(5) Soon after startig IV Rocephin, I experienced a sudden increase in depression, accompanied by a very loud ringing in my ears and flu-like symptoms, lasting about a week (i.e., herxing). The same thing happened with IV Zithro.

(6) This one isn't hard evidence - but I'm throwing it in because it's interesting. My symptoms abated for about 18 months after I had a vagus nerve stimulator implanted for treatment-resistant depression. I get the impression from my limited research that the vagus nerve plays an important in mediating cytokine response in the brain. This would suggest that cytokine-related inflammation plays an important role in my depression.

The whole picture seems to suggest pretty strongly that Lyme disease and/or coinfections are the culprits.

I know benign seropositivity is a theoretical possibility. I'm not aware of any evidence that it's widespread in Lyme disease. I'm sure the IDSA people would do everything possible to blow any such evidence out of proportion. Of course, people without symptoms don't get tested. And given the persistent nature of later-stage Lyme disease, it's almost impossible to say with confidence that a treatment failure indicates benign seropositivity.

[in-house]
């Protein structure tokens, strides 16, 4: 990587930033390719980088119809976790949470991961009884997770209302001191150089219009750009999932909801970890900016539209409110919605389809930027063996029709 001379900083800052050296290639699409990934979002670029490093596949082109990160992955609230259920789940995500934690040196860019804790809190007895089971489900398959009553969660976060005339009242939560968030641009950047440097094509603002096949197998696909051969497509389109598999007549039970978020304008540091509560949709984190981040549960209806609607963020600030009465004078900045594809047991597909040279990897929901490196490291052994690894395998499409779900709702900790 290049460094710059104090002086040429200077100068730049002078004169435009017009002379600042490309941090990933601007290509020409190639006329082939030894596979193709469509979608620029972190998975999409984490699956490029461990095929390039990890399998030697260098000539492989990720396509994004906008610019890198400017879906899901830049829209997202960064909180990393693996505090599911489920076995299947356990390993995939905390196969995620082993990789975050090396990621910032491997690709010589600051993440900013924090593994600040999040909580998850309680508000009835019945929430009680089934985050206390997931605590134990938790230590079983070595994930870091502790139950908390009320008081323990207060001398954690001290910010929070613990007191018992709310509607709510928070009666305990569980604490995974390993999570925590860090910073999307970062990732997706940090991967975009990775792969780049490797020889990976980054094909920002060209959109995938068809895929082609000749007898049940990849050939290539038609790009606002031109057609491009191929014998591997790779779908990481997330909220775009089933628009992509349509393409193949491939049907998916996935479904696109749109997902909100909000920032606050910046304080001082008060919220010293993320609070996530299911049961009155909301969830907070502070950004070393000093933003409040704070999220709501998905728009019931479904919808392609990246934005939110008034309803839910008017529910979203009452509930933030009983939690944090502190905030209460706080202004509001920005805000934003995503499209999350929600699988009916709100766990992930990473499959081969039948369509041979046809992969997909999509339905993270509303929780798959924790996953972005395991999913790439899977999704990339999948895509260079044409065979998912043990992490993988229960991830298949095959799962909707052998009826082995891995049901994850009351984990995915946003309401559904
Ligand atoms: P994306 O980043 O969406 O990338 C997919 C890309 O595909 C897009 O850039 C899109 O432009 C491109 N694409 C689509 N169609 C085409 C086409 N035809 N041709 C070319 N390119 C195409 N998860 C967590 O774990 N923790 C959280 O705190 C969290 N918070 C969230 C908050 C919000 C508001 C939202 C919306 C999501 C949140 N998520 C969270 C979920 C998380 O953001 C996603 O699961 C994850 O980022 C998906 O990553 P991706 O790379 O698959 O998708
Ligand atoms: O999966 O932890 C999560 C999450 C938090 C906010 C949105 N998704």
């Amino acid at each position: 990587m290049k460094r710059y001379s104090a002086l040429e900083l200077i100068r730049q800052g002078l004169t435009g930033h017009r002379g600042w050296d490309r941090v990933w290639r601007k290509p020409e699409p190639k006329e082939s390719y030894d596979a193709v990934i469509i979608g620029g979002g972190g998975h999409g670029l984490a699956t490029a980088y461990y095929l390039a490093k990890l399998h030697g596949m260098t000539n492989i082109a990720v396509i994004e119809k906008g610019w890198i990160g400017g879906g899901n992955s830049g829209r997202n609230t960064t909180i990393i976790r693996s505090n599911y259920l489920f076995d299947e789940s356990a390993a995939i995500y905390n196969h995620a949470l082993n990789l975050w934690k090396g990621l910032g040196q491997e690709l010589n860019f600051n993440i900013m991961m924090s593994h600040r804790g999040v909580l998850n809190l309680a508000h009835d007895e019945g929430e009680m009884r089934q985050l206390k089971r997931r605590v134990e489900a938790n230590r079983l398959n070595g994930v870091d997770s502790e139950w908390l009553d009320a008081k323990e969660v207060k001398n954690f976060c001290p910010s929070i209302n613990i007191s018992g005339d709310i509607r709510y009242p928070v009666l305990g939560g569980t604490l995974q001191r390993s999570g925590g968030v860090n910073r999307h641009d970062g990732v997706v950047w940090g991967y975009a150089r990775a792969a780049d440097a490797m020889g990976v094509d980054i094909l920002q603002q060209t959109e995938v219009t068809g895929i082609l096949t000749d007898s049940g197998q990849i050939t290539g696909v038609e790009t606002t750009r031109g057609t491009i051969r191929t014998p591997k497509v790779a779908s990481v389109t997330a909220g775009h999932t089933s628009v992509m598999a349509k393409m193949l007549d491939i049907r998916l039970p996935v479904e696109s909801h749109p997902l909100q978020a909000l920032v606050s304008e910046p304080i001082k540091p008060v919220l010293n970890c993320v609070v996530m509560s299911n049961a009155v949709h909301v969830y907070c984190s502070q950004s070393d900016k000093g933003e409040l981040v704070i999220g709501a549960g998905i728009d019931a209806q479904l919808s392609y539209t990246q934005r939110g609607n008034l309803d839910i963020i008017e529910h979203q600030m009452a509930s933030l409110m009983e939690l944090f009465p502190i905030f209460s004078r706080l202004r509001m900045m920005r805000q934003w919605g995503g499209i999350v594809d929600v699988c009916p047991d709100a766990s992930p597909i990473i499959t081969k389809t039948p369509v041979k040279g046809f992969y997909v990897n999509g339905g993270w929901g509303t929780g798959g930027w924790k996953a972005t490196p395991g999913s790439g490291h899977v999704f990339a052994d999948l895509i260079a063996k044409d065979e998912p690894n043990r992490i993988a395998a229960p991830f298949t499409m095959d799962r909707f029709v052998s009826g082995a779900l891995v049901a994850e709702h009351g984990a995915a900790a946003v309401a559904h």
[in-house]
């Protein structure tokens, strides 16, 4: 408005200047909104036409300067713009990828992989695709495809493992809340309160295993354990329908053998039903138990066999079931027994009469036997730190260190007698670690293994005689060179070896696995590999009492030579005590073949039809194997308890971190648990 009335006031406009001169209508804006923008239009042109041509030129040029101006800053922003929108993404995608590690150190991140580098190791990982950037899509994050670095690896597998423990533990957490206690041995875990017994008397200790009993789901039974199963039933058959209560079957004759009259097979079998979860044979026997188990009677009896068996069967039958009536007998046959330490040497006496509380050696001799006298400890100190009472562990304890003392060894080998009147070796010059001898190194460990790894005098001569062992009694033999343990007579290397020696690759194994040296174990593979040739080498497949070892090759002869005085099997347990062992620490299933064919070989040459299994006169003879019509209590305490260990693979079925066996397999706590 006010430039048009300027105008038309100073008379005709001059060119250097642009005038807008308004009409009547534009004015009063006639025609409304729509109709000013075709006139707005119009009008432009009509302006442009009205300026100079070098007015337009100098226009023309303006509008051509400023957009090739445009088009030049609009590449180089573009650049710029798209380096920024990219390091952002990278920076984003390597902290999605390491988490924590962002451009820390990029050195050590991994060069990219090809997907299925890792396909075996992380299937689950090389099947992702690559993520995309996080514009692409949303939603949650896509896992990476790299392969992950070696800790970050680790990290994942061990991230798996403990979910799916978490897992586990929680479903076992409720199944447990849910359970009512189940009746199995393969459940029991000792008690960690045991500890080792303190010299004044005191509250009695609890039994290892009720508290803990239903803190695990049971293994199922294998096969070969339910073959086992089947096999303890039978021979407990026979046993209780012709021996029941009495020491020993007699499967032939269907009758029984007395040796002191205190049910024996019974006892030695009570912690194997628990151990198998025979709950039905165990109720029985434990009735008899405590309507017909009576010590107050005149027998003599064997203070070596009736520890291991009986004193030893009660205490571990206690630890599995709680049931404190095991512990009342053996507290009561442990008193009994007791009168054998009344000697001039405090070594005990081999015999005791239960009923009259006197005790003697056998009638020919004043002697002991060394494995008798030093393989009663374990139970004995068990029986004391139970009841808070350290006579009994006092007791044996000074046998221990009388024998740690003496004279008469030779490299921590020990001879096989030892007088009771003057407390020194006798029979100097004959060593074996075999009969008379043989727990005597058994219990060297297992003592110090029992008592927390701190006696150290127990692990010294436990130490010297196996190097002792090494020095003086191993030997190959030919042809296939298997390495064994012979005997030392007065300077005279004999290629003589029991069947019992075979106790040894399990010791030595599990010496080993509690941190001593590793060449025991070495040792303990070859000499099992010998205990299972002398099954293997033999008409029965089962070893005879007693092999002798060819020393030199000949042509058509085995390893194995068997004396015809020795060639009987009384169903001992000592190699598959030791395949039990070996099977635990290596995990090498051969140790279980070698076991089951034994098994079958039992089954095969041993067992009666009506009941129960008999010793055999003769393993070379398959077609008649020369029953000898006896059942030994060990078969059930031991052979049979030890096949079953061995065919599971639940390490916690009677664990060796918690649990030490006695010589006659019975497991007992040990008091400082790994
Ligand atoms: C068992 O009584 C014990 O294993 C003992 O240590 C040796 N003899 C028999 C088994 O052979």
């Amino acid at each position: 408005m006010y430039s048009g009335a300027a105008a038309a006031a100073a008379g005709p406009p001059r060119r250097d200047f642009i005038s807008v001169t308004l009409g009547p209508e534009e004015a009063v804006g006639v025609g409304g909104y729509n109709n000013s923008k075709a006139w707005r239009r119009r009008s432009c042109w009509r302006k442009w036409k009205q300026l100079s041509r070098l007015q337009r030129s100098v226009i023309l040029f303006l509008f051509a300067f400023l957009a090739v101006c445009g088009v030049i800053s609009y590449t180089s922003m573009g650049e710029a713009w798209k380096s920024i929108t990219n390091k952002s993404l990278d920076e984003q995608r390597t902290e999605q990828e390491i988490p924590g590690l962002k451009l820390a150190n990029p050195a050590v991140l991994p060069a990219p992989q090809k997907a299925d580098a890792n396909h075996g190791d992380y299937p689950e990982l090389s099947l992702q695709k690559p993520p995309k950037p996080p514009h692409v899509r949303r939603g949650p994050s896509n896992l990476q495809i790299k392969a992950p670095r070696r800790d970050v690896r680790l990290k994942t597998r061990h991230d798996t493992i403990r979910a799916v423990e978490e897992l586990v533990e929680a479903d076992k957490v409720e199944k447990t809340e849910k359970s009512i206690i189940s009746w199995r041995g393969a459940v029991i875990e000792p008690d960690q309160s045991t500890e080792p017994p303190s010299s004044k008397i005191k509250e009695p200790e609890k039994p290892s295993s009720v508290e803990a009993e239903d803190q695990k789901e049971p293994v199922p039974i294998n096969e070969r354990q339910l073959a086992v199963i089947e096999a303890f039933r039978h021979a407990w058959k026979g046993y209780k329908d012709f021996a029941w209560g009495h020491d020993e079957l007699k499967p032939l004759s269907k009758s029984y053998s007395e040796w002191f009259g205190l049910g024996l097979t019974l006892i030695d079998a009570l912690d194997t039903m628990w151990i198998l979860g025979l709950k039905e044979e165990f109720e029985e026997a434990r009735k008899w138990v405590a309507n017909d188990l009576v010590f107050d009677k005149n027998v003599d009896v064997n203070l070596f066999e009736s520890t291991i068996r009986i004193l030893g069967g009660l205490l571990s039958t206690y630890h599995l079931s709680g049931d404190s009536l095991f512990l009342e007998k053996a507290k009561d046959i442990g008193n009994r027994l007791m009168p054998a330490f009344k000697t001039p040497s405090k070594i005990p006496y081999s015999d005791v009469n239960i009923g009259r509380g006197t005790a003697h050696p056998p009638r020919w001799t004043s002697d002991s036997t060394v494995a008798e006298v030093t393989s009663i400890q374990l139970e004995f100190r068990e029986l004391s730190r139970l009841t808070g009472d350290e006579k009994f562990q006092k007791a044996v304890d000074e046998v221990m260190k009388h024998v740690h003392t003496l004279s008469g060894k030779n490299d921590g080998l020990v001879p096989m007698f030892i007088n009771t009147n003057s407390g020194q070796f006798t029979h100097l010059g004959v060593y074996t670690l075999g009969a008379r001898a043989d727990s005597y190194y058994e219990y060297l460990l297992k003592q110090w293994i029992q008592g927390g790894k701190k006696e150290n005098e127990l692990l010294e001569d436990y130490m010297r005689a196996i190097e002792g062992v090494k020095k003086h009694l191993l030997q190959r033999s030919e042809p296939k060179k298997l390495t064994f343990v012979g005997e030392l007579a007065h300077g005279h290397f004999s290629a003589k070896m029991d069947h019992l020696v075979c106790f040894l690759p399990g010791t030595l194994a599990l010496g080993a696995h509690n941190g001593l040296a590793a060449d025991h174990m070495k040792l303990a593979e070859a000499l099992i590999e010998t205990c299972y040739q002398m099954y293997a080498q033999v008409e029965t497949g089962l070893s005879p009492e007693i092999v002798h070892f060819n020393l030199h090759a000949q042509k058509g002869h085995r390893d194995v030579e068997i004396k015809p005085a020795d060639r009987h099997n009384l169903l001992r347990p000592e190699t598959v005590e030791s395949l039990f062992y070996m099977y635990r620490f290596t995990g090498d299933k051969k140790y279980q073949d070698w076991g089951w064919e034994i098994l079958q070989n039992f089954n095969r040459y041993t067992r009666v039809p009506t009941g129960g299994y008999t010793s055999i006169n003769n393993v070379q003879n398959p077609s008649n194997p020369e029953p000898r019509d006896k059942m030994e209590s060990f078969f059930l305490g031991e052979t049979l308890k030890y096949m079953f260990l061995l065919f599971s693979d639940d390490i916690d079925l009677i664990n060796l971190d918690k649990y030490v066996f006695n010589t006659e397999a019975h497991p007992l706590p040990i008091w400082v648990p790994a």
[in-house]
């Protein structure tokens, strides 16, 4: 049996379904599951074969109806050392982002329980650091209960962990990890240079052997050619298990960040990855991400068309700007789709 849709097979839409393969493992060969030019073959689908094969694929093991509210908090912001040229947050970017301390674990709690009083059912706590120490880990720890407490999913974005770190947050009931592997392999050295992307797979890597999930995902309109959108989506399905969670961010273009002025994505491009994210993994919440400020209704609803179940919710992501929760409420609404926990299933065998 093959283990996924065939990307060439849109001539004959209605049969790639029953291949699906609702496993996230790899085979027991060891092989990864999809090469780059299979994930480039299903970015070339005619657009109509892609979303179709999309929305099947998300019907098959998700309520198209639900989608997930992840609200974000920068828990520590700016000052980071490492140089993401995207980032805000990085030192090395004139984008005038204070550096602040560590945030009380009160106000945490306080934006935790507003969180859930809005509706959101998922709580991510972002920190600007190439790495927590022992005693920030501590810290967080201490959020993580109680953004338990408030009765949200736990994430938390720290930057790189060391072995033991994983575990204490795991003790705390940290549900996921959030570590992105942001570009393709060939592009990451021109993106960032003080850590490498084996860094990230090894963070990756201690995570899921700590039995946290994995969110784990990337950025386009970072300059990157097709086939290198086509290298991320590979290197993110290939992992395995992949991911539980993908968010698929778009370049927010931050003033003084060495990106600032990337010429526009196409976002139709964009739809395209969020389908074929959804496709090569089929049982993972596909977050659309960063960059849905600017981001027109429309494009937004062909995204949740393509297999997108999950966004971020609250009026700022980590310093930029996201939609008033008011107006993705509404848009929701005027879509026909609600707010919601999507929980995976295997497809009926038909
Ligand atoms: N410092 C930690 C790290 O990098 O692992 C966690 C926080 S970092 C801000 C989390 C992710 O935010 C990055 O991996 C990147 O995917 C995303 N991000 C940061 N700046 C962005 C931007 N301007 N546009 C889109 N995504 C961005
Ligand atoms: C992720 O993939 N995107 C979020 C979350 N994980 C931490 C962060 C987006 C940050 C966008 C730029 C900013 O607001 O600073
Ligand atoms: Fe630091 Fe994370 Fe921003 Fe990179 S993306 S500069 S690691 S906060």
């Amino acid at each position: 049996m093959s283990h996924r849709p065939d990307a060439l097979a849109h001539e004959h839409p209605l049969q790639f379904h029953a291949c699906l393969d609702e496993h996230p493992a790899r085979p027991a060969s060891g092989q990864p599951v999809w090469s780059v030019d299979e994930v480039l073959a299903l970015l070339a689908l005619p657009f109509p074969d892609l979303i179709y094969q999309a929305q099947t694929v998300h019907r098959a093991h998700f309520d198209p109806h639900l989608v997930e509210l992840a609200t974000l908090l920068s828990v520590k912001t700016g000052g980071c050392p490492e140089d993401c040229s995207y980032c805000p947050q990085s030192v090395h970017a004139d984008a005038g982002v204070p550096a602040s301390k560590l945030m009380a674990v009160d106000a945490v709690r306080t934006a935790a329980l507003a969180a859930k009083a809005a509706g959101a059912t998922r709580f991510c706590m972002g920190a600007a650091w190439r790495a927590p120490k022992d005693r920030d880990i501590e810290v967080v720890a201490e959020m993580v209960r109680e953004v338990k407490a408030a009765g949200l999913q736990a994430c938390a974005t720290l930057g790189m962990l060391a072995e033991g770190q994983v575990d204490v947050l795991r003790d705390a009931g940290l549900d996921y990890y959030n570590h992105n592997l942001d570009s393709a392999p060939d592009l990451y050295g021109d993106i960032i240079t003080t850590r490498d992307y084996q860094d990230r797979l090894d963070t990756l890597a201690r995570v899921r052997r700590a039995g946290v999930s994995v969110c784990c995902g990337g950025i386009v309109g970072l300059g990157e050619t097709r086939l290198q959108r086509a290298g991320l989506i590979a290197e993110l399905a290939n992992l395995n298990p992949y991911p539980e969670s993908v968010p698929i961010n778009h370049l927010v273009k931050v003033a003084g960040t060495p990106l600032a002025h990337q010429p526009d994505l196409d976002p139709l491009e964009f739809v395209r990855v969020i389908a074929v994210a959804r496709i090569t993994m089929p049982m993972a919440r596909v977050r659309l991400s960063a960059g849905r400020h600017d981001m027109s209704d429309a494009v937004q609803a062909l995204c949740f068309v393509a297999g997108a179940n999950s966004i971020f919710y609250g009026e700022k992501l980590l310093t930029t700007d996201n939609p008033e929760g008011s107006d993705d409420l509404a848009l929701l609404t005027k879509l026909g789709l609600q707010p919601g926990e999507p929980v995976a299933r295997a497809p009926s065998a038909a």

Is there anything in particular that makes you suspect benign seropositivity might be a significant issue? Is it known to occur with related infections, such as Treponema pallidum?

Thanks again for the feedback!

Anthony

Anthony Murawski said...

I should have also mentioned under #3 that I was living in the Virginia suburbs of DC when my symptoms appeared. I spent a lot of time in the woods and tall grasses. Plenty of exposure to deer ticks...

Blackbird said...

Hello Anthony,

Sorry that you are having to deal with depression - it is a horrible thing to deal with.

I will not attempt to comment on your case, but about "benign seropositivity" this was published in 2008.




No association of seropositivity for anti-Borrelia IgG antibody with mental and physical complaints

Authors: Hans Joergen Grabe a; Published in: Nordic Journal of Psychiatry, Volume 62, Issue 5 2008 , pages 386 - 391